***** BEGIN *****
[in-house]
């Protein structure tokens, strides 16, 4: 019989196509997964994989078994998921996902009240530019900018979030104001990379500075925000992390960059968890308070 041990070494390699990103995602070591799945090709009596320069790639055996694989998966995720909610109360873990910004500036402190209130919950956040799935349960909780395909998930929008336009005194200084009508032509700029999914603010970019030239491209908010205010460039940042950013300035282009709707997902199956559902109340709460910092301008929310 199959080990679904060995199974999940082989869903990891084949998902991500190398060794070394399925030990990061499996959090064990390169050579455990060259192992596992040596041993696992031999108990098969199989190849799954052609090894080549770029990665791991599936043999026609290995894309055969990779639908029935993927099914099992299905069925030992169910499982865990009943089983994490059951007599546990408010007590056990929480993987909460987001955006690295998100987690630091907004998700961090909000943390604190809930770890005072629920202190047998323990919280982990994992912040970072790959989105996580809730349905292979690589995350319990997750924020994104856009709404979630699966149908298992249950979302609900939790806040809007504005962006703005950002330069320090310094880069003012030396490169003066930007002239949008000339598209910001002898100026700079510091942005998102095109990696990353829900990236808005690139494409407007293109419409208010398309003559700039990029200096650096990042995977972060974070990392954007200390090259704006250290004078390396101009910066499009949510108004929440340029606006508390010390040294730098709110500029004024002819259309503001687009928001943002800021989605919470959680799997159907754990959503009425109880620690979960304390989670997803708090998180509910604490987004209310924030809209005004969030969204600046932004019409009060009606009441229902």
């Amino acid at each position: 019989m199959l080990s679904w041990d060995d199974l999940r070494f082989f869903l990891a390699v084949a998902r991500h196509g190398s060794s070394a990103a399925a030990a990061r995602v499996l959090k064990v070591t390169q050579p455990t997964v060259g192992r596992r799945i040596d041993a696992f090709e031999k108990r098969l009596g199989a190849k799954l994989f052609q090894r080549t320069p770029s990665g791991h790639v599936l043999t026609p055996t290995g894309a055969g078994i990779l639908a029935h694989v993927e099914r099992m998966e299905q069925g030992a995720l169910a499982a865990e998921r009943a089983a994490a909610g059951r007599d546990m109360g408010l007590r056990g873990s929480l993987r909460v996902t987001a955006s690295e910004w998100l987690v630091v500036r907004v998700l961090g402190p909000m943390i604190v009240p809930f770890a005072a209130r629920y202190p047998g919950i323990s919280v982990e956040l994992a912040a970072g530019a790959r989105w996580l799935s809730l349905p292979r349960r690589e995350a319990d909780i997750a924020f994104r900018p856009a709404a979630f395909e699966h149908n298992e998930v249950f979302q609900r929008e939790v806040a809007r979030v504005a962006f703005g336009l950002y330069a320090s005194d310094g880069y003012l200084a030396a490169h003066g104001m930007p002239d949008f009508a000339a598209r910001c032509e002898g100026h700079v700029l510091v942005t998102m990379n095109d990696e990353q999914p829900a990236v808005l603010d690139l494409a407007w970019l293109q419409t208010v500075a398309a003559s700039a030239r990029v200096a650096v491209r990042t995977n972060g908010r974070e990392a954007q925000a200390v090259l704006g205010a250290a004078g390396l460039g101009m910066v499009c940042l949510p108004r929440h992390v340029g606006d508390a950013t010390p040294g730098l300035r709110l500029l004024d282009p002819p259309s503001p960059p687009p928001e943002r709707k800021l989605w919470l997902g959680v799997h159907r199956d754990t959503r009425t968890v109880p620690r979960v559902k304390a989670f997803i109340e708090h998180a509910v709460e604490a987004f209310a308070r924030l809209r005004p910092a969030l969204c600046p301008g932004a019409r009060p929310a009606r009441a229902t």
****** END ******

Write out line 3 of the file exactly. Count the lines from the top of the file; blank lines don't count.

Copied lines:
């Amino acid at each position: 019989m199959l080990s679904w041990d060995d199974l999940r070494f082989f869903l990891a390699v084949a998902r991500h196509g190398s060794s070394a990103a399925a030990a990061r995602v499996l959090k064990v070591t390169q050579p455990t997964v060259g192992r596992r799945i040596d041993a696992f090709e031999k108990r098969l009596g199989a190849k799954l994989f052609q090894r080549t320069p770029s990665g791991h790639v599936l043999t026609p055996t290995g894309a055969g078994i990779l639908a029935h694989v993927e099914r099992m998966e299905q069925g030992a995720l169910a499982a865990e998921r009943a089983a994490a909610g059951r007599d546990m109360g408010l007590r056990g873990s929480l993987r909460v996902t987001a955006s690295e910004w998100l987690v630091v500036r907004v998700l961090g402190p909000m943390i604190v009240p809930f770890a005072a209130r629920y202190p047998g919950i323990s919280v982990e956040l994992a912040a970072g530019a790959r989105w996580l799935s809730l349905p292979r349960r690589e995350a319990d909780i997750a924020f994104r900018p856009a709404a979630f395909e699966h149908n298992e998930v249950f979302q609900r929008e939790v806040a809007r979030v504005a962006f703005g336009l950002y330069a320090s005194d310094g880069y003012l200084a030396a490169h003066g104001m930007p002239d949008f009508a000339a598209r910001c032509e002898g100026h700079v700029l510091v942005t998102m990379n095109d990696e990353q999914p829900a990236v808005l603010d690139l494409a407007w970019l293109q419409t208010v500075a398309a003559s700039a030239r990029v200096a650096v491209r990042t995977n972060g908010r974070e990392a954007q925000a200390v090259l704006g205010a250290a004078g390396l460039g101009m910066v499009c940042l949510p108004r929440h992390v340029g606006d508390a950013t010390p040294g730098l300035r709110l500029l004024d282009p002819p259309s503001p960059p687009p928001e943002r709707k800021l989605w919470l997902g959680v799997h159907r199956d754990t959503r009425t968890v109880p620690r979960v559902k304390a989670f997803i109340e708090h998180a509910v709460e604490a987004f209310a308070r924030l809209r005004p910092a969030l969204c600046p301008g932004a019409r009060p929310a009606r009441a229902t």